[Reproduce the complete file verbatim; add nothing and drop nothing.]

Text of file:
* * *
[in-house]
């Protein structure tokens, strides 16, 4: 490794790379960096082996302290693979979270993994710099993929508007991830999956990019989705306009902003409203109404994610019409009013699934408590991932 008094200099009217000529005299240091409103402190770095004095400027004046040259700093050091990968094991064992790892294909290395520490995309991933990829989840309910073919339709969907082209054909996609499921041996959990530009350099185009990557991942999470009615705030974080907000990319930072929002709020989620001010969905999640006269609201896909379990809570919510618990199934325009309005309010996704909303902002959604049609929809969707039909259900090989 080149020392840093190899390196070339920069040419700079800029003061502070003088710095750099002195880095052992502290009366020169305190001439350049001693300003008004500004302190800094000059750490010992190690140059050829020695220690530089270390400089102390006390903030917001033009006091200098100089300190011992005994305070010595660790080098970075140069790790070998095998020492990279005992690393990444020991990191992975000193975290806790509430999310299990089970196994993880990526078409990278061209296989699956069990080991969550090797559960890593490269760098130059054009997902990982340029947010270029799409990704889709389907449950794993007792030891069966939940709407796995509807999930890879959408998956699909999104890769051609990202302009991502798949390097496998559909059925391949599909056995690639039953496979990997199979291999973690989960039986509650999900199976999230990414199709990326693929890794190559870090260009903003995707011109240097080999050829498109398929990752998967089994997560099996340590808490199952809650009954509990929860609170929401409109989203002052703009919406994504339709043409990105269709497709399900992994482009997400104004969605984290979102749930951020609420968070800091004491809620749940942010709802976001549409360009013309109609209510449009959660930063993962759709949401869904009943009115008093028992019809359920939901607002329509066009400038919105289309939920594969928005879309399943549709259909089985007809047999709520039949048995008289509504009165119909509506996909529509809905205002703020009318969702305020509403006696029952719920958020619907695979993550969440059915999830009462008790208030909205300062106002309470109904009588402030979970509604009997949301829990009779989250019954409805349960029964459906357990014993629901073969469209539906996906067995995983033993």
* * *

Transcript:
[in-house]
């Protein structure tokens, strides 16, 4: 490794790379960096082996302290693979979270993994710099993929508007991830999956990019989705306009902003409203109404994610019409009013699934408590991932 008094200099009217000529005299240091409103402190770095004095400027004046040259700093050091990968094991064992790892294909290395520490995309991933990829989840309910073919339709969907082209054909996609499921041996959990530009350099185009990557991942999470009615705030974080907000990319930072929002709020989620001010969905999640006269609201896909379990809570919510618990199934325009309005309010996704909303902002959604049609929809969707039909259900090989 080149020392840093190899390196070339920069040419700079800029003061502070003088710095750099002195880095052992502290009366020169305190001439350049001693300003008004500004302190800094000059750490010992190690140059050829020695220690530089270390400089102390006390903030917001033009006091200098100089300190011992005994305070010595660790080098970075140069790790070998095998020492990279005992690393990444020991990191992975000193975290806790509430999310299990089970196994993880990526078409990278061209296989699956069990080991969550090797559960890593490269760098130059054009997902990982340029947010270029799409990704889709389907449950794993007792030891069966939940709407796995509807999930890879959408998956699909999104890769051609990202302009991502798949390097496998559909059925391949599909056995690639039953496979990997199979291999973690989960039986509650999900199976999230990414199709990326693929890794190559870090260009903003995707011109240097080999050829498109398929990752998967089994997560099996340590808490199952809650009954509990929860609170929401409109989203002052703009919406994504339709043409990105269709497709399900992994482009997400104004969605984290979102749930951020609420968070800091004491809620749940942010709802976001549409360009013309109609209510449009959660930063993962759709949401869904009943009115008093028992019809359920939901607002329509066009400038919105289309939920594969928005879309399943549709259909089985007809047999709520039949048995008289509504009165119909509506996909529509809905205002703020009318969702305020509403006696029952719920958020619907695979993550969440059915999830009462008790208030909205300062106002309470109904009588402030979970509604009997949301829990009779989250019954409805349960029964459906357990014993629901073969469209539906996906067995995983033993």